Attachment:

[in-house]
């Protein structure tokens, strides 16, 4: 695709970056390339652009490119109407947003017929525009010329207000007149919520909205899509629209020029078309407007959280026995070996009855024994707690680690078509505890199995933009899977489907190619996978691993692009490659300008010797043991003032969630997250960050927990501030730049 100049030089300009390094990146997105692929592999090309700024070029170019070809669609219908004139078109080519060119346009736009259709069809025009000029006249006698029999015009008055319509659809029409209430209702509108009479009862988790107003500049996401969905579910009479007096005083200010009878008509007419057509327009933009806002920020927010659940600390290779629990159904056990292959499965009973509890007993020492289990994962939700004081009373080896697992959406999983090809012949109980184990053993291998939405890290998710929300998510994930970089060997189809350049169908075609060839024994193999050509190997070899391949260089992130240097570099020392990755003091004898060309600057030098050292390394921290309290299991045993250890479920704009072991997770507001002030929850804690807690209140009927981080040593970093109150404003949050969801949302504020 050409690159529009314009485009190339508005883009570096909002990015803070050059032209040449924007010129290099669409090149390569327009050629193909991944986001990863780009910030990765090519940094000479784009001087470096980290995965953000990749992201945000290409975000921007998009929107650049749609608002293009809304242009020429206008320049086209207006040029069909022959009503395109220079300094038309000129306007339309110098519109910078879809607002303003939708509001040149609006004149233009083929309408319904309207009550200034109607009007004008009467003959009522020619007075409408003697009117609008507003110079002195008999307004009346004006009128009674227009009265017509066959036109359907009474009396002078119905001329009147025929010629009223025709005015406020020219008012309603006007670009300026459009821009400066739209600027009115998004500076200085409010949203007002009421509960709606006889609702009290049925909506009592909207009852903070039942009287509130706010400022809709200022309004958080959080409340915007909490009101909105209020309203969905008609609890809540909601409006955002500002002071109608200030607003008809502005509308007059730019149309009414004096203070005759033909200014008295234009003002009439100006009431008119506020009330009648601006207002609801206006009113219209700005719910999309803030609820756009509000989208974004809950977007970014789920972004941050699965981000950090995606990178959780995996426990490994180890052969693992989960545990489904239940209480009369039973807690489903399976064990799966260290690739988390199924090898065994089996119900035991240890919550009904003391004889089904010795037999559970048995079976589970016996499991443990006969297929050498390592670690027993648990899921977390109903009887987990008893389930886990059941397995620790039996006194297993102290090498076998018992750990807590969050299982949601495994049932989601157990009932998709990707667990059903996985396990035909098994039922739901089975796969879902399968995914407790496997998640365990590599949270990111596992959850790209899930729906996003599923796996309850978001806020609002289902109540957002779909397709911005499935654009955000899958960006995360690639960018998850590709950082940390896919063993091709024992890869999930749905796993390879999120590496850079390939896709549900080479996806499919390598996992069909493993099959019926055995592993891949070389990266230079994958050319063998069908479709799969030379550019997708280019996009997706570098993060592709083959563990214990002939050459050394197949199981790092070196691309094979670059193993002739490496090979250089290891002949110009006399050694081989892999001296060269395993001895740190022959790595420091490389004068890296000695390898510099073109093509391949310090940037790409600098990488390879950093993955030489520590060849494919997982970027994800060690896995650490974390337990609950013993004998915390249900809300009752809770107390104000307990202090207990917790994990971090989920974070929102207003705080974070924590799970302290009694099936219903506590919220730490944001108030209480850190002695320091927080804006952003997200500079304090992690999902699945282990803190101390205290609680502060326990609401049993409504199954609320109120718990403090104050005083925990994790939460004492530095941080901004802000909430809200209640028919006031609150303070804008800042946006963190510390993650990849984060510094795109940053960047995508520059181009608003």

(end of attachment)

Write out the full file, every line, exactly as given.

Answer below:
[in-house]
């Protein structure tokens, strides 16, 4: 695709970056390339652009490119109407947003017929525009010329207000007149919520909205899509629209020029078309407007959280026995070996009855024994707690680690078509505890199995933009899977489907190619996978691993692009490659300008010797043991003032969630997250960050927990501030730049 100049030089300009390094990146997105692929592999090309700024070029170019070809669609219908004139078109080519060119346009736009259709069809025009000029006249006698029999015009008055319509659809029409209430209702509108009479009862988790107003500049996401969905579910009479007096005083200010009878008509007419057509327009933009806002920020927010659940600390290779629990159904056990292959499965009973509890007993020492289990994962939700004081009373080896697992959406999983090809012949109980184990053993291998939405890290998710929300998510994930970089060997189809350049169908075609060839024994193999050509190997070899391949260089992130240097570099020392990755003091004898060309600057030098050292390394921290309290299991045993250890479920704009072991997770507001002030929850804690807690209140009927981080040593970093109150404003949050969801949302504020 050409690159529009314009485009190339508005883009570096909002990015803070050059032209040449924007010129290099669409090149390569327009050629193909991944986001990863780009910030990765090519940094000479784009001087470096980290995965953000990749992201945000290409975000921007998009929107650049749609608002293009809304242009020429206008320049086209207006040029069909022959009503395109220079300094038309000129306007339309110098519109910078879809607002303003939708509001040149609006004149233009083929309408319904309207009550200034109607009007004008009467003959009522020619007075409408003697009117609008507003110079002195008999307004009346004006009128009674227009009265017509066959036109359907009474009396002078119905001329009147025929010629009223025709005015406020020219008012309603006007670009300026459009821009400066739209600027009115998004500076200085409010949203007002009421509960709606006889609702009290049925909506009592909207009852903070039942009287509130706010400022809709200022309004958080959080409340915007909490009101909105209020309203969905008609609890809540909601409006955002500002002071109608200030607003008809502005509308007059730019149309009414004096203070005759033909200014008295234009003002009439100006009431008119506020009330009648601006207002609801206006009113219209700005719910999309803030609820756009509000989208974004809950977007970014789920972004941050699965981000950090995606990178959780995996426990490994180890052969693992989960545990489904239940209480009369039973807690489903399976064990799966260290690739988390199924090898065994089996119900035991240890919550009904003391004889089904010795037999559970048995079976589970016996499991443990006969297929050498390592670690027993648990899921977390109903009887987990008893389930886990059941397995620790039996006194297993102290090498076998018992750990807590969050299982949601495994049932989601157990009932998709990707667990059903996985396990035909098994039922739901089975796969879902399968995914407790496997998640365990590599949270990111596992959850790209899930729906996003599923796996309850978001806020609002289902109540957002779909397709911005499935654009955000899958960006995360690639960018998850590709950082940390896919063993091709024992890869999930749905796993390879999120590496850079390939896709549900080479996806499919390598996992069909493993099959019926055995592993891949070389990266230079994958050319063998069908479709799969030379550019997708280019996009997706570098993060592709083959563990214990002939050459050394197949199981790092070196691309094979670059193993002739490496090979250089290891002949110009006399050694081989892999001296060269395993001895740190022959790595420091490389004068890296000695390898510099073109093509391949310090940037790409600098990488390879950093993955030489520590060849494919997982970027994800060690896995650490974390337990609950013993004998915390249900809300009752809770107390104000307990202090207990917790994990971090989920974070929102207003705080974070924590799970302290009694099936219903506590919220730490944001108030209480850190002695320091927080804006952003997200500079304090992690999902699945282990803190101390205290609680502060326990609401049993409504199954609320109120718990403090104050005083925990994790939460004492530095941080901004802000909430809200209640028919006031609150303070804008800042946006963190510390993650990849984060510094795109940053960047995508520059181009608003």